January 30, 2010

Prop8 arguments end. An argument: Stability and more lasting relationships

Prop 8, Final Session: Both Sides Claim Victory & Receive Judge’s Praise
by Roger Brigham
EDGE San Francisco Editor
Both sides in the federal court challenge to California’s ban on same-sex marriage concluded their cases Wednesday. And-surprise!-both claimed victory. Closing arguments likely will not be made until March at the earliest.

In the San Francisco courtroom on Wednesday morning, the defense’s last witness, author David Blankenhorn, explained how same-sex marriage would "extend a wide range of the natural and practical benefits of marriage to many lesbian and gay couples and their children." Marriage equality would lead to "fewer children growing up in state institutions and more growing up in loving adoptive and foster families."

"A higher proportion of gays and lesbians would choose to enter into committed relationships," he said. That would "contribute to more stability and to longer-lasting relationships for committed same-sex couples."

Even sexual promiscuity would lessen "among lesbians and--perhaps especially--gay men." Most importantly, acceptance of same-sex marriage would "signify greater social acceptance of homosexual love and the worth and validity of same-sex intimate relationships."

Anti-gay prejudice would decline as well as, more specifically, a reduction in anti-gay hate crimes, he said. Fewer gay men and lesbians would marry someone from the opposite sex, "and thus would likely reduce instances of marital unhappiness and divorce."

In addition, Blankhorn praised gay marriage as a "victory for the worthy ideas of tolerance and inclusion." It would decrease prejudice in society in general against otherness--or, as he put it, "the number of those in society who tend to be viewed warily as ’other’ and increase the number who are accepted as part of ’us.’"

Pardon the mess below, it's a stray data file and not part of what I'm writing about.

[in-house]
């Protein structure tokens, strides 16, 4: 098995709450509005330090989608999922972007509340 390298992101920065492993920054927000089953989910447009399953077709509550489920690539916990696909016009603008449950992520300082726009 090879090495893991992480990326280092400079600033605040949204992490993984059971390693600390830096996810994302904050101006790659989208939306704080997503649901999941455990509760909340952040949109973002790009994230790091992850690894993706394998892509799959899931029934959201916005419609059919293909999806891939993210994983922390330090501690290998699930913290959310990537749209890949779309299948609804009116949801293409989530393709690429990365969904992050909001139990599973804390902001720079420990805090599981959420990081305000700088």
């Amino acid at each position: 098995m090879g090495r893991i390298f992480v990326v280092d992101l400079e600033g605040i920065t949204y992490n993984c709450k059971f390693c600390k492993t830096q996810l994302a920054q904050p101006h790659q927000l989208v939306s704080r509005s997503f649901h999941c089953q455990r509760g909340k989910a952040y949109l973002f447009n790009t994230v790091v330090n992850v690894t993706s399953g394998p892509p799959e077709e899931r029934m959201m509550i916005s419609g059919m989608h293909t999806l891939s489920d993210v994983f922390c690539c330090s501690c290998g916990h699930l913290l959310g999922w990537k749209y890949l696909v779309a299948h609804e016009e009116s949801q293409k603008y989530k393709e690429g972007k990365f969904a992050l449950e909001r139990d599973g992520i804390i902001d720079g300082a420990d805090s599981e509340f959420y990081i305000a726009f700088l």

In that respect, he concluded, "gay marriage would be a victory for, and another key expansion of, the American idea."

Proposition 8 proponent Andrew Pugno countered that the burden of proof was on the challengers. Here’s all the defenders of the voter initiative that stripped away the state’s short-lived marriage equality from the California constitution had to do: Simply show that the best situation for children to grow up in was in homes with both biological parents. And the ’one man, one woman’ definition of marriage is the only institutionalized relationship that provided that.

"Believe it or not, that’s our whole case," Pugno said at the close of the morning session in San Francisco. "Other issues, such as the damage caused to gays and lesbians, Pugno said, are "political issues for society to decide."

The challengers presented evidence in direct and cross examination to fill in the vacuum in which the Prop 8 proponents would have it examined and to rebut their assertions about marriage.

"The most remarkable thing about this case was the unanimity of the witnesses on both sides," David Boies, the defense attorney who cross examined both of the defenders witnesses said, "although it didn’t start out that way."

He praised "witness after witness after witness of the highest experts in the land," who "told the story of how Proposition 8 damages gay men, damages lesbians, and damages children."

The Prop 8 challengers maintained that they had managed to get witnesses for both sides to testify on the benefits of same-sex marriage. For example, they seemed to be pretty unanimous that it would decrease divorce rates overall.

Nor did it threaten heterosexual marriages in any way. And it benefitted the children raised by gay and lesbian couples. A ban, on the other hand, hurt gays and lesbians.

It was impossible, Boies argued, to believe that Prop. 8 was not fueled at least in part by prejudice. If the initiative had not been on the ballot in 2008, gay and lesbian couples would have marriage equality today.

Boies and Theodore Olsen led the legal challenge. They made an odd couple--the most prominent adversaries in the 2004 case Bush v. Gore before the Supreme Court that decided the presidential election.

"I have been fortunate to be involved in a number of important cases," Boies said. "This one rates right there at the top. It involve the most basic civil right for a portion of the population that has suffered discrimination for centuries,"

Chief Judge Vaughn Walker called it "a fascinating case extremely well presented on both sides. I’ve been particularly struck by especially many of the younger attorneys in this case." He then took the time to walk around and shake hands with each of the attorneys before leaving the courtroom.

Amicus parties have one week to ask for permission to file amicus briefs, which will be restricted to 15 pages. The opposing sides have until Feb. 26 to file their summaries, at which time Judge Walker will schedule their closing arguments, probably March at the earliest.

Roger Brigham, a freelance writer and communications consultant, is the San Francisco Editor of EDGE. He lives in Oakland with his husband, Eduardo.

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